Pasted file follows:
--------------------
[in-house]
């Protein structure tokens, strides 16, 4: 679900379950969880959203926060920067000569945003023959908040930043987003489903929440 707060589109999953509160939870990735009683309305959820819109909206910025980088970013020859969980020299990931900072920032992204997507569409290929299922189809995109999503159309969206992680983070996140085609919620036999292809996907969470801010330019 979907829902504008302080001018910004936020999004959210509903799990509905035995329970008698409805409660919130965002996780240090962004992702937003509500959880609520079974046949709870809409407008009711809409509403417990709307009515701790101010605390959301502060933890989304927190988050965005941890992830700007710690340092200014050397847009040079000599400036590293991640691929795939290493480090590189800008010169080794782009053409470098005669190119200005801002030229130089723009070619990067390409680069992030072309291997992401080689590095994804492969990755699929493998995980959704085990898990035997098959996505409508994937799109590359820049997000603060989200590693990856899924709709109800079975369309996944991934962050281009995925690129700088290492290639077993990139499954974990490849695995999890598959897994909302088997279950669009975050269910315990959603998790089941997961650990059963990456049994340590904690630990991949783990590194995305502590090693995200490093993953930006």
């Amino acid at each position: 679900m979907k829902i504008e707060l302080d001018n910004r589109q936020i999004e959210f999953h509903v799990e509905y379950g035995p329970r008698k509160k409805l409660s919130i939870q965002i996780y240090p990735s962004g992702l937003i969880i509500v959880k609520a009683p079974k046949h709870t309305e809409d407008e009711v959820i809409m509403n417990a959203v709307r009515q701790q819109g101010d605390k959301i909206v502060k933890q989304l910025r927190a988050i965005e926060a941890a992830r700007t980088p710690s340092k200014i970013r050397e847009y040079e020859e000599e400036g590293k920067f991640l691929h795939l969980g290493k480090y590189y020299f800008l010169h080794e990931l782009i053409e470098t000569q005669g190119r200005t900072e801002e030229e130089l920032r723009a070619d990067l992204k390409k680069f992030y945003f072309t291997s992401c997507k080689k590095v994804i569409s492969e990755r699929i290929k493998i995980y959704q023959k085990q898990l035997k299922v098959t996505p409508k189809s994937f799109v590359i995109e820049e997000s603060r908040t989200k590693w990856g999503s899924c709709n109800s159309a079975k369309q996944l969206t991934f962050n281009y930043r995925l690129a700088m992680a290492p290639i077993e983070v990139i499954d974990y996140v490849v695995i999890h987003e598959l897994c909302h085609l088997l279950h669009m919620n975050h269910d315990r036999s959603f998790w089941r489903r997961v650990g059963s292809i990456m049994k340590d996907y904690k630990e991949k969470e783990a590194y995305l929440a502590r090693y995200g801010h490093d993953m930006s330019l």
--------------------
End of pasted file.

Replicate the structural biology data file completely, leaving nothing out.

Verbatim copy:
[in-house]
């Protein structure tokens, strides 16, 4: 679900379950969880959203926060920067000569945003023959908040930043987003489903929440 707060589109999953509160939870990735009683309305959820819109909206910025980088970013020859969980020299990931900072920032992204997507569409290929299922189809995109999503159309969206992680983070996140085609919620036999292809996907969470801010330019 979907829902504008302080001018910004936020999004959210509903799990509905035995329970008698409805409660919130965002996780240090962004992702937003509500959880609520079974046949709870809409407008009711809409509403417990709307009515701790101010605390959301502060933890989304927190988050965005941890992830700007710690340092200014050397847009040079000599400036590293991640691929795939290493480090590189800008010169080794782009053409470098005669190119200005801002030229130089723009070619990067390409680069992030072309291997992401080689590095994804492969990755699929493998995980959704085990898990035997098959996505409508994937799109590359820049997000603060989200590693990856899924709709109800079975369309996944991934962050281009995925690129700088290492290639077993990139499954974990490849695995999890598959897994909302088997279950669009975050269910315990959603998790089941997961650990059963990456049994340590904690630990991949783990590194995305502590090693995200490093993953930006």
């Amino acid at each position: 679900m979907k829902i504008e707060l302080d001018n910004r589109q936020i999004e959210f999953h509903v799990e509905y379950g035995p329970r008698k509160k409805l409660s919130i939870q965002i996780y240090p990735s962004g992702l937003i969880i509500v959880k609520a009683p079974k046949h709870t309305e809409d407008e009711v959820i809409m509403n417990a959203v709307r009515q701790q819109g101010d605390k959301i909206v502060k933890q989304l910025r927190a988050i965005e926060a941890a992830r700007t980088p710690s340092k200014i970013r050397e847009y040079e020859e000599e400036g590293k920067f991640l691929h795939l969980g290493k480090y590189y020299f800008l010169h080794e990931l782009i053409e470098t000569q005669g190119r200005t900072e801002e030229e130089l920032r723009a070619d990067l992204k390409k680069f992030y945003f072309t291997s992401c997507k080689k590095v994804i569409s492969e990755r699929i290929k493998i995980y959704q023959k085990q898990l035997k299922v098959t996505p409508k189809s994937f799109v590359i995109e820049e997000s603060r908040t989200k590693w990856g999503s899924c709709n109800s159309a079975k369309q996944l969206t991934f962050n281009y930043r995925l690129a700088m992680a290492p290639i077993e983070v990139i499954d974990y996140v490849v695995i999890h987003e598959l897994c909302h085609l088997l279950h669009m919620n975050h269910d315990r036999s959603f998790w089941r489903r997961v650990g059963s292809i990456m049994k340590d996907y904690k630990e991949k969470e783990a590194y995305l929440a502590r090693y995200g801010h490093d993953m930006s330019l």